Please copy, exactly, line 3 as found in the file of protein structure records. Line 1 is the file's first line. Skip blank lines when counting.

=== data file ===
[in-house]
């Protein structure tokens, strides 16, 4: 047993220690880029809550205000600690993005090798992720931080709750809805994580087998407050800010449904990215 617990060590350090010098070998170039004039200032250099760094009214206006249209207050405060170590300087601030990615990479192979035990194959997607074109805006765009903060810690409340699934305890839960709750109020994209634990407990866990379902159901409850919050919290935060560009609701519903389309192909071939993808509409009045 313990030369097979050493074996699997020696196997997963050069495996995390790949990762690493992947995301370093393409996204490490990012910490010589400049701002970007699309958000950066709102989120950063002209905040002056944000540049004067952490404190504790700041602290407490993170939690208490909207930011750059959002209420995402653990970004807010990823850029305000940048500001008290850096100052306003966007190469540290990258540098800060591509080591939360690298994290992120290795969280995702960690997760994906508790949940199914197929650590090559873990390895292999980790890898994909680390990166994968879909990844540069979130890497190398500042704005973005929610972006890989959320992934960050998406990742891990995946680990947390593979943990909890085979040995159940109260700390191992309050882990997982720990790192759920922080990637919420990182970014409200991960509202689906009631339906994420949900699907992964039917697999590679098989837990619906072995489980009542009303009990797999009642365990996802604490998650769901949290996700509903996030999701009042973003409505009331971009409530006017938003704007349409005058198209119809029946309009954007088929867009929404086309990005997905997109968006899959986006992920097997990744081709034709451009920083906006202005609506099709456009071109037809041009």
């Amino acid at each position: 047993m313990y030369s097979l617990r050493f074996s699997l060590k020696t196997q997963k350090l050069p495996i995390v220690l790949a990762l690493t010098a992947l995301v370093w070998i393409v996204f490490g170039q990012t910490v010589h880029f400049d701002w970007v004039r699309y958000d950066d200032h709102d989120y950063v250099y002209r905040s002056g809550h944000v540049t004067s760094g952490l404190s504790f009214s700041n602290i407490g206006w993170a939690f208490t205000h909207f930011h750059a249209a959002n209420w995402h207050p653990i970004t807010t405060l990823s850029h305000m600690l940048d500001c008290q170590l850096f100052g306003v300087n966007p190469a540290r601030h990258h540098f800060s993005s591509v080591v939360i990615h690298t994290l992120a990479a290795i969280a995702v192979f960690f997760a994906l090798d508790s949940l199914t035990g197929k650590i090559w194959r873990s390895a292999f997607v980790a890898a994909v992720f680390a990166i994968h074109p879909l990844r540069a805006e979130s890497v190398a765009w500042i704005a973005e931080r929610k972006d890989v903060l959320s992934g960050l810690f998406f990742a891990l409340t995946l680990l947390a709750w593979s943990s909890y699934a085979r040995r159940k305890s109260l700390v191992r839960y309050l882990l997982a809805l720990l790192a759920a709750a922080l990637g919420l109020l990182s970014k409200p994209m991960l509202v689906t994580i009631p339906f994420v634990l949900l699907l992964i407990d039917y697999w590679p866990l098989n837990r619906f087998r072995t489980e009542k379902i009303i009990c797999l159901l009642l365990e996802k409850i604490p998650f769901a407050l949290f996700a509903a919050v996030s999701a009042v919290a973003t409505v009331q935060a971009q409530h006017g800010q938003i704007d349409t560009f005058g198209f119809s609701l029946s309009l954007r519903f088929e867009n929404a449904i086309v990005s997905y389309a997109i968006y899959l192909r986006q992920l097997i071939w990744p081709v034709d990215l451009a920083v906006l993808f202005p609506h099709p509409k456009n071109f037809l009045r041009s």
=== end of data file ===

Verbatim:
């Amino acid at each position: 047993m313990y030369s097979l617990r050493f074996s699997l060590k020696t196997q997963k350090l050069p495996i995390v220690l790949a990762l690493t010098a992947l995301v370093w070998i393409v996204f490490g170039q990012t910490v010589h880029f400049d701002w970007v004039r699309y958000d950066d200032h709102d989120y950063v250099y002209r905040s002056g809550h944000v540049t004067s760094g952490l404190s504790f009214s700041n602290i407490g206006w993170a939690f208490t205000h909207f930011h750059a249209a959002n209420w995402h207050p653990i970004t807010t405060l990823s850029h305000m600690l940048d500001c008290q170590l850096f100052g306003v300087n966007p190469a540290r601030h990258h540098f800060s993005s591509v080591v939360i990615h690298t994290l992120a990479a290795i969280a995702v192979f960690f997760a994906l090798d508790s949940l199914t035990g197929k650590i090559w194959r873990s390895a292999f997607v980790a890898a994909v992720f680390a990166i994968h074109p879909l990844r540069a805006e979130s890497v190398a765009w500042i704005a973005e931080r929610k972006d890989v903060l959320s992934g960050l810690f998406f990742a891990l409340t995946l680990l947390a709750w593979s943990s909890y699934a085979r040995r159940k305890s109260l700390v191992r839960y309050l882990l997982a809805l720990l790192a759920a709750a922080l990637g919420l109020l990182s970014k409200p994209m991960l509202v689906t994580i009631p339906f994420v634990l949900l699907l992964i407990d039917y697999w590679p866990l098989n837990r619906f087998r072995t489980e009542k379902i009303i009990c797999l159901l009642l365990e996802k409850i604490p998650f769901a407050l949290f996700a509903a919050v996030s999701a009042v919290a973003t409505v009331q935060a971009q409530h006017g800010q938003i704007d349409t560009f005058g198209f119809s609701l029946s309009l954007r519903f088929e867009n929404a449904i086309v990005s997905y389309a997109i968006y899959l192909r986006q992920l097997i071939w990744p081709v034709d990215l451009a920083v906006l993808f202005p609506h099709p509409k456009n071109f037809l009045r041009s």